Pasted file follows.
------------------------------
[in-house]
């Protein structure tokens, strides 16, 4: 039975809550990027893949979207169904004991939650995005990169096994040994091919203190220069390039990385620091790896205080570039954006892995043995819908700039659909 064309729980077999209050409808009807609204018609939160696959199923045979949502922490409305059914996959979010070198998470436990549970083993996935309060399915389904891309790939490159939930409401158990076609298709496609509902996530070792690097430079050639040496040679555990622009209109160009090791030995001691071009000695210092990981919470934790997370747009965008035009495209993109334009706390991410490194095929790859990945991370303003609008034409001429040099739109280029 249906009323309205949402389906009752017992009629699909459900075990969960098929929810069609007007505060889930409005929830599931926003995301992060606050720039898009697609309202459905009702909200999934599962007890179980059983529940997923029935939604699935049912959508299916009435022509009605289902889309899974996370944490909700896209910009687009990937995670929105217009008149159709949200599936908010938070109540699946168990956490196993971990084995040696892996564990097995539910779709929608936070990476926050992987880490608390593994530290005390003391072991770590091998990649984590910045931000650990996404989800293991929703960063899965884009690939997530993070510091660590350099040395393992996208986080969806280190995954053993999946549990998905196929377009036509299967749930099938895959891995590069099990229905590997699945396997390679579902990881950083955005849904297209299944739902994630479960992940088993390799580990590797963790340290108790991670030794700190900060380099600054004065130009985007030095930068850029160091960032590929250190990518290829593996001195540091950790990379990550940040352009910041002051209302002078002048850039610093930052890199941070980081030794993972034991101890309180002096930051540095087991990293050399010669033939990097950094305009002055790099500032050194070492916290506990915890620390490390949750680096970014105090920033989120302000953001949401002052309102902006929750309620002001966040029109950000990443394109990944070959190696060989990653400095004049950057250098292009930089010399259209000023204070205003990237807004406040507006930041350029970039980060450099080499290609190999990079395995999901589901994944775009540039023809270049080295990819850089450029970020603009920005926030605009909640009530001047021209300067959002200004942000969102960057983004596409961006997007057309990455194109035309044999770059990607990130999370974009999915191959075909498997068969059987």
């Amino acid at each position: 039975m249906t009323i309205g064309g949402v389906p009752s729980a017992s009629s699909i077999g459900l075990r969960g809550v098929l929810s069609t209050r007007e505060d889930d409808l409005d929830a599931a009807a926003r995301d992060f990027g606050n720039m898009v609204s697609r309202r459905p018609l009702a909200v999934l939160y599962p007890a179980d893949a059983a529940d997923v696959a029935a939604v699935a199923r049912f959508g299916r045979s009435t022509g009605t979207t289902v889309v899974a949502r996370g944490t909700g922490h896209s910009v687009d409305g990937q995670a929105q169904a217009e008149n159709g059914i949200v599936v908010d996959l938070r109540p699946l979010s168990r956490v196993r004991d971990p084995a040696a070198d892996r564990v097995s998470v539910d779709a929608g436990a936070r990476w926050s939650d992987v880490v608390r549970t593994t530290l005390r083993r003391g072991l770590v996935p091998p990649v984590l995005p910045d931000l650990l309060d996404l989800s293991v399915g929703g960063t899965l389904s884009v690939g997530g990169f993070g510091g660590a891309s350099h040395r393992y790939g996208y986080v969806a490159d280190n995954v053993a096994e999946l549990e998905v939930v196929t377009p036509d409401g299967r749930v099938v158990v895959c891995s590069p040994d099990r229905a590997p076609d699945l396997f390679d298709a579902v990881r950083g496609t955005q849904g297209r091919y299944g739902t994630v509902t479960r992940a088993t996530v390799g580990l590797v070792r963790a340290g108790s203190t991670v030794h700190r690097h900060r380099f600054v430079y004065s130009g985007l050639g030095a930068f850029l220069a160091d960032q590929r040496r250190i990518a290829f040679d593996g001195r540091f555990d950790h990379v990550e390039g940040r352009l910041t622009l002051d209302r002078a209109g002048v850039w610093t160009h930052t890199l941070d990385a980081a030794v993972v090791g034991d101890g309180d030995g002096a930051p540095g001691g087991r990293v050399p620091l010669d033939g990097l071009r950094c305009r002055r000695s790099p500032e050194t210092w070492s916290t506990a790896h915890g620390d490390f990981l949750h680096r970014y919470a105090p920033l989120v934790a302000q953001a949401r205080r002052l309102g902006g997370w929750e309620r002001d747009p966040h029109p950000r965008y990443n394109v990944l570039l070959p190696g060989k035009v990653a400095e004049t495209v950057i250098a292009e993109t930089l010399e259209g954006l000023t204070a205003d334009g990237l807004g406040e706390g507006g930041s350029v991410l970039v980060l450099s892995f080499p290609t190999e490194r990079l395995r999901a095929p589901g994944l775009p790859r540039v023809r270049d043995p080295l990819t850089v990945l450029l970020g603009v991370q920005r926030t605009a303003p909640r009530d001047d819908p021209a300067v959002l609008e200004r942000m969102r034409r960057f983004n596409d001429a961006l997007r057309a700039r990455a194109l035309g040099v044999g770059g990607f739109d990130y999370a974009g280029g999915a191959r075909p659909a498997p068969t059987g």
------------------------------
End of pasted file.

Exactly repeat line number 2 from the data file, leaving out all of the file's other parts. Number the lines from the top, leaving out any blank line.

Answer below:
């Protein structure tokens, strides 16, 4: 039975809550990027893949979207169904004991939650995005990169096994040994091919203190220069390039990385620091790896205080570039954006892995043995819908700039659909 064309729980077999209050409808009807609204018609939160696959199923045979949502922490409305059914996959979010070198998470436990549970083993996935309060399915389904891309790939490159939930409401158990076609298709496609509902996530070792690097430079050639040496040679555990622009209109160009090791030995001691071009000695210092990981919470934790997370747009965008035009495209993109334009706390991410490194095929790859990945991370303003609008034409001429040099739109280029 249906009323309205949402389906009752017992009629699909459900075990969960098929929810069609007007505060889930409005929830599931926003995301992060606050720039898009697609309202459905009702909200999934599962007890179980059983529940997923029935939604699935049912959508299916009435022509009605289902889309899974996370944490909700896209910009687009990937995670929105217009008149159709949200599936908010938070109540699946168990956490196993971990084995040696892996564990097995539910779709929608936070990476926050992987880490608390593994530290005390003391072991770590091998990649984590910045931000650990996404989800293991929703960063899965884009690939997530993070510091660590350099040395393992996208986080969806280190995954053993999946549990998905196929377009036509299967749930099938895959891995590069099990229905590997699945396997390679579902990881950083955005849904297209299944739902994630479960992940088993390799580990590797963790340290108790991670030794700190900060380099600054004065130009985007030095930068850029160091960032590929250190990518290829593996001195540091950790990379990550940040352009910041002051209302002078002048850039610093930052890199941070980081030794993972034991101890309180002096930051540095087991990293050399010669033939990097950094305009002055790099500032050194070492916290506990915890620390490390949750680096970014105090920033989120302000953001949401002052309102902006929750309620002001966040029109950000990443394109990944070959190696060989990653400095004049950057250098292009930089010399259209000023204070205003990237807004406040507006930041350029970039980060450099080499290609190999990079395995999901589901994944775009540039023809270049080295990819850089450029970020603009920005926030605009909640009530001047021209300067959002200004942000969102960057983004596409961006997007057309990455194109035309044999770059990607990130999370974009999915191959075909498997068969059987």